The Moon and Venus will share the same right ascension, with the Moon passing 3°07' to the north of Venus. The Moon will be 26 days old.
From Fairfield, the pair will be visible in the dawn sky, rising at 02:49 (EDT) – 2 hours and 44 minutes before the Sun – and reaching an altitude of 25° above the eastern horizon before fading from view as dawn breaks around 05:13.
The Moon will be at mag -10.3, and Venus at mag -4.5, both in the constellation Taurus.
The pair will be too widely separated to fit within the field of view of a telescope, but will be visible to the naked eye or through a pair of binoculars.
A graph of the angular separation between the Moon and Venus around the time of closest approach is available here.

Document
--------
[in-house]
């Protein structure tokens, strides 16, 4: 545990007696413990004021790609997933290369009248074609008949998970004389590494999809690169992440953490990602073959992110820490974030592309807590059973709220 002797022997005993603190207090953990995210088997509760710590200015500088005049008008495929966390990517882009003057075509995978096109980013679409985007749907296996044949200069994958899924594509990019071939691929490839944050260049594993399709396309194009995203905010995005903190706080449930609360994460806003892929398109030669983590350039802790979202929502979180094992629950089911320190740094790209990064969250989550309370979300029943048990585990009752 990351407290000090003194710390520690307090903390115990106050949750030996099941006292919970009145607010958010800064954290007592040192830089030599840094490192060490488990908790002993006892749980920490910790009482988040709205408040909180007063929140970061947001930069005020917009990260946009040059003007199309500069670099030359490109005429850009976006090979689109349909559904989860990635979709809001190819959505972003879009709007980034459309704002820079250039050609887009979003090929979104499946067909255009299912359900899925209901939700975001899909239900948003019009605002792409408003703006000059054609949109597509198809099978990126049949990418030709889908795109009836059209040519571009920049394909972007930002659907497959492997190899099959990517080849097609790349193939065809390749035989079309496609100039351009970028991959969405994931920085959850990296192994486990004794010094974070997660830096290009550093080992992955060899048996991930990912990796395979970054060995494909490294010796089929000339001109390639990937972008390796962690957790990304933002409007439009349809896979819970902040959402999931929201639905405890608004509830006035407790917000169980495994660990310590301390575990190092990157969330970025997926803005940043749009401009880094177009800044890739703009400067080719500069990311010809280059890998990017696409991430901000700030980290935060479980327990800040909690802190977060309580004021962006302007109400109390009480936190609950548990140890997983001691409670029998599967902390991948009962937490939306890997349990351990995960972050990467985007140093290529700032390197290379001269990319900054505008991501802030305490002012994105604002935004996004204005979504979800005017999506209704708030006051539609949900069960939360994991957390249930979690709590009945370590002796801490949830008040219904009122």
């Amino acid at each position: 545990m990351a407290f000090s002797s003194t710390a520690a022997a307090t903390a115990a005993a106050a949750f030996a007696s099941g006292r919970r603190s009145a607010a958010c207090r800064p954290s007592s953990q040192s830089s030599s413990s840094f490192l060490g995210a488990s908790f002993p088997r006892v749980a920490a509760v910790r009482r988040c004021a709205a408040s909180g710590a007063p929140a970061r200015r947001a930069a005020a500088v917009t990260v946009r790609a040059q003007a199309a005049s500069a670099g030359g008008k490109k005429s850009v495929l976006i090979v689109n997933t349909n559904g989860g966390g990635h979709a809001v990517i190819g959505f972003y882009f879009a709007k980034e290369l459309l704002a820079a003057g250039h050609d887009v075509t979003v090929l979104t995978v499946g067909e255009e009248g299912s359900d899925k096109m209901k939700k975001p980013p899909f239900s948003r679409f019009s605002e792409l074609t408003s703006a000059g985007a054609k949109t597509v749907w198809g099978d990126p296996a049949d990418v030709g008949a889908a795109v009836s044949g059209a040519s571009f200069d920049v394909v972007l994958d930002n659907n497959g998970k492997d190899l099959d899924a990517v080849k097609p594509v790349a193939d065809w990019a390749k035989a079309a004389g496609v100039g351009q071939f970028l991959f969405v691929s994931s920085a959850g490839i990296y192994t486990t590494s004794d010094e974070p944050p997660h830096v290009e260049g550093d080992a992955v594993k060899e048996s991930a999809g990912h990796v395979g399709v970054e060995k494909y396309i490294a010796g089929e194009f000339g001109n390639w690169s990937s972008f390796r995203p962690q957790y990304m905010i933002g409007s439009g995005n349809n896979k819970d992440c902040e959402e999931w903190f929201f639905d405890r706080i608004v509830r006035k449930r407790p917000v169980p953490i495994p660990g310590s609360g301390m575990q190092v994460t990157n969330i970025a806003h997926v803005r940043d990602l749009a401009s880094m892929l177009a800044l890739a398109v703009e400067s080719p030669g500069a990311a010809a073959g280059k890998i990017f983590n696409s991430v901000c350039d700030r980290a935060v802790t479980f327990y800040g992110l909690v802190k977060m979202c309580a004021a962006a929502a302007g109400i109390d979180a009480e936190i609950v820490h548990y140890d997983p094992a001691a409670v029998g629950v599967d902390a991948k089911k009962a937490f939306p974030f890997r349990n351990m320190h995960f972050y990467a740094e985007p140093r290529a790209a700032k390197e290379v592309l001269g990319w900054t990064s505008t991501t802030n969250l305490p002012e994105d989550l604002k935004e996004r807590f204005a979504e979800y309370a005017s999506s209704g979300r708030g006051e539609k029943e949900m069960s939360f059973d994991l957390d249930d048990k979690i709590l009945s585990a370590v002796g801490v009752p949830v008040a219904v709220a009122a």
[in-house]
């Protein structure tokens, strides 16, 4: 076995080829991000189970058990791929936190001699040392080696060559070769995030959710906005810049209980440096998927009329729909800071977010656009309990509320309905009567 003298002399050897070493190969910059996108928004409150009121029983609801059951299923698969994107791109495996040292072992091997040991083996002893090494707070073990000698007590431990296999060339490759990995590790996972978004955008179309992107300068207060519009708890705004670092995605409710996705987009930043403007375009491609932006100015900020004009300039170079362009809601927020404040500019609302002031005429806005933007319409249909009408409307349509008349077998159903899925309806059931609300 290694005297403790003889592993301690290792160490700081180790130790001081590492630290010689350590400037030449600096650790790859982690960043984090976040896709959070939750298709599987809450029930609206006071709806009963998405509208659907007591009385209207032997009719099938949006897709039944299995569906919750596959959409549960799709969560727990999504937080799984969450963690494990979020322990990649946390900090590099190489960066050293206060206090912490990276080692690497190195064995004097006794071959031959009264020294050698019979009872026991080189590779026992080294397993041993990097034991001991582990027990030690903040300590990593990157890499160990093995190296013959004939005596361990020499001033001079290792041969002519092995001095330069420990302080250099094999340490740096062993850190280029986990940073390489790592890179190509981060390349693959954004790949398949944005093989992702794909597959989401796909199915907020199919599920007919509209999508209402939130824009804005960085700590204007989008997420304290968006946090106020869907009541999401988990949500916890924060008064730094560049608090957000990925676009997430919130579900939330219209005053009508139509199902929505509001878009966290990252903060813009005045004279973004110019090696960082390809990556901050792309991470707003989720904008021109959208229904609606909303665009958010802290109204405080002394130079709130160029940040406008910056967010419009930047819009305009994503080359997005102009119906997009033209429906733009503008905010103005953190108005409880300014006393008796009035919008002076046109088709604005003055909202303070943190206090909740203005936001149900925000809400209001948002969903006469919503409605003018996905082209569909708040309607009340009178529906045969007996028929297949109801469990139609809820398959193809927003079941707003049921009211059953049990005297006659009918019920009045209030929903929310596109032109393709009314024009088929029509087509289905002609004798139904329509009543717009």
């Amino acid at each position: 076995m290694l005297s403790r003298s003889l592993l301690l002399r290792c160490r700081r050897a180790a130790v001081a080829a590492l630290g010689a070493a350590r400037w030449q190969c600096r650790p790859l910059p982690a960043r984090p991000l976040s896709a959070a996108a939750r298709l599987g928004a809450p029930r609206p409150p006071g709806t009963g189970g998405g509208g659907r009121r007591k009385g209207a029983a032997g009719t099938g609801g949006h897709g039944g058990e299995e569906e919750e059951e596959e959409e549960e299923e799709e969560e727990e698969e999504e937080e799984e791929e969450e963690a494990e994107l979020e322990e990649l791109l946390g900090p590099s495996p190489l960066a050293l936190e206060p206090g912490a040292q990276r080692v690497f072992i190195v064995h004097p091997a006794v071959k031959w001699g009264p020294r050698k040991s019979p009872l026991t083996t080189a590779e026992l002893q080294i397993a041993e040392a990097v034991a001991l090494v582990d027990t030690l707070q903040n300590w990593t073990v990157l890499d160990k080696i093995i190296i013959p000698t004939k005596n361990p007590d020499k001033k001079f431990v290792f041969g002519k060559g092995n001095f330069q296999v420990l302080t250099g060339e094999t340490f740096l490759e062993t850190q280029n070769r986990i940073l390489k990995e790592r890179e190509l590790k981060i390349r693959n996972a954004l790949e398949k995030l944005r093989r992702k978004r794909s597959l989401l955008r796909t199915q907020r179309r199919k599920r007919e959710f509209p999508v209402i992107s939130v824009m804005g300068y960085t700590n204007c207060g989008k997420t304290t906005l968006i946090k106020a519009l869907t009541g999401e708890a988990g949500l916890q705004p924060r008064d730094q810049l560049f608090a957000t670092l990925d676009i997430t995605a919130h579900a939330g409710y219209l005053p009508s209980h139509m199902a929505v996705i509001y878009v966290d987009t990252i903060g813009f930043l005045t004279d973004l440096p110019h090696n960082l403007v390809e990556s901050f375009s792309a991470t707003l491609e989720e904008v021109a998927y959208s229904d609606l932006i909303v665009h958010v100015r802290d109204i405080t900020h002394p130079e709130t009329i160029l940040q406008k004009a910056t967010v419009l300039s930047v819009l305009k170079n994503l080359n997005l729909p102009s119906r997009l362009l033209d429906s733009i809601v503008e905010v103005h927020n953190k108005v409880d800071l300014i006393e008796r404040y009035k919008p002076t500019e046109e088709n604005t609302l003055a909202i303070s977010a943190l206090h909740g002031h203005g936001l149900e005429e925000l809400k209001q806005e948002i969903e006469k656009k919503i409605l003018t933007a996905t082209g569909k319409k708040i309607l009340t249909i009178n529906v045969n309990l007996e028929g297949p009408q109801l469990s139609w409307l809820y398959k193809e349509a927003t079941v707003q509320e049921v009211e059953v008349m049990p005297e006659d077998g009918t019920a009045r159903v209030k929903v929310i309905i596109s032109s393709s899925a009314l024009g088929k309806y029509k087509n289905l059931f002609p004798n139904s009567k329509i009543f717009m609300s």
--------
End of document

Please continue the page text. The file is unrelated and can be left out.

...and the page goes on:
The positions of the two objects at the moment of conjunction will be as follows:
|Object||Right Ascension||Declination||Constellation||Magnitude||Angular Size|
The coordinates above are given in J2000.0. The pair will be at an angular separation of 41° from the Sun, which is in Gemini at this time of year.
|The sky on 17 July 2020|
26 days old
All times shown in EDT.
The circumstances of this event were computed using the DE430 planetary ephemeris published by the Jet Propulsion Laboratory (JPL).
This event was automatically generated by searching the ephemeris for planetary alignments which are of interest to amateur astronomers, and the text above was generated based on an estimate of your location.
|10 Jul 2020||– Venus at aphelion|
|12 Aug 2020||– Venus at dichotomy|
|13 Aug 2020||– Venus at greatest elongation west|
|05 Sep 2020||– Venus at highest altitude in morning sky|
The Moon in conjunction with Venus and Jupiter, with the Very Large Telescope in the foreground. Image © Y. Beletsky, ESO, 2009.